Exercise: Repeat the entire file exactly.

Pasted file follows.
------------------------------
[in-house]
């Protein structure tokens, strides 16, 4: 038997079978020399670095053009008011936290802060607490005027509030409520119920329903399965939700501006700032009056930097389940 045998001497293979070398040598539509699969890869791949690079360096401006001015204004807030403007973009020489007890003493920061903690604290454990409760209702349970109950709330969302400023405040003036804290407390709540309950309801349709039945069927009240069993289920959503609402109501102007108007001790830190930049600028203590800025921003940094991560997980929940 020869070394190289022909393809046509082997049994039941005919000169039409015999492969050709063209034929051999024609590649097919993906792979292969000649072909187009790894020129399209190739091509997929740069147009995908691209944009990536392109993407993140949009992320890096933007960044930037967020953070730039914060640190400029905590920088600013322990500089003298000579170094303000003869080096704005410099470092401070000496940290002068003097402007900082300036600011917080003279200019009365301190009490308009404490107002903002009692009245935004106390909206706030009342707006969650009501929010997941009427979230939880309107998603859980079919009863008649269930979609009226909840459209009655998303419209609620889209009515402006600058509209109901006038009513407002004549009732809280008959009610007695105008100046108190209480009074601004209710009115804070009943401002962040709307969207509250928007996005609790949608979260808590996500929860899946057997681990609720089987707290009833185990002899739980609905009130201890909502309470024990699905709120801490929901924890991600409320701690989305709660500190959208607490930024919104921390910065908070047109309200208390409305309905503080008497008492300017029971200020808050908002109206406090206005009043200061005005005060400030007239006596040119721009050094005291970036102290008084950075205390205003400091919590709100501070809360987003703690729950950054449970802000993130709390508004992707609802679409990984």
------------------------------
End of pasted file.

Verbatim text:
[in-house]
């Protein structure tokens, strides 16, 4: 038997079978020399670095053009008011936290802060607490005027509030409520119920329903399965939700501006700032009056930097389940 045998001497293979070398040598539509699969890869791949690079360096401006001015204004807030403007973009020489007890003493920061903690604290454990409760209702349970109950709330969302400023405040003036804290407390709540309950309801349709039945069927009240069993289920959503609402109501102007108007001790830190930049600028203590800025921003940094991560997980929940 020869070394190289022909393809046509082997049994039941005919000169039409015999492969050709063209034929051999024609590649097919993906792979292969000649072909187009790894020129399209190739091509997929740069147009995908691209944009990536392109993407993140949009992320890096933007960044930037967020953070730039914060640190400029905590920088600013322990500089003298000579170094303000003869080096704005410099470092401070000496940290002068003097402007900082300036600011917080003279200019009365301190009490308009404490107002903002009692009245935004106390909206706030009342707006969650009501929010997941009427979230939880309107998603859980079919009863008649269930979609009226909840459209009655998303419209609620889209009515402006600058509209109901006038009513407002004549009732809280008959009610007695105008100046108190209480009074601004209710009115804070009943401002962040709307969207509250928007996005609790949608979260808590996500929860899946057997681990609720089987707290009833185990002899739980609905009130201890909502309470024990699905709120801490929901924890991600409320701690989305709660500190959208607490930024919104921390910065908070047109309200208390409305309905503080008497008492300017029971200020808050908002109206406090206005009043200061005005005060400030007239006596040119721009050094005291970036102290008084950075205390205003400091919590709100501070809360987003703690729950950054449970802000993130709390508004992707609802679409990984």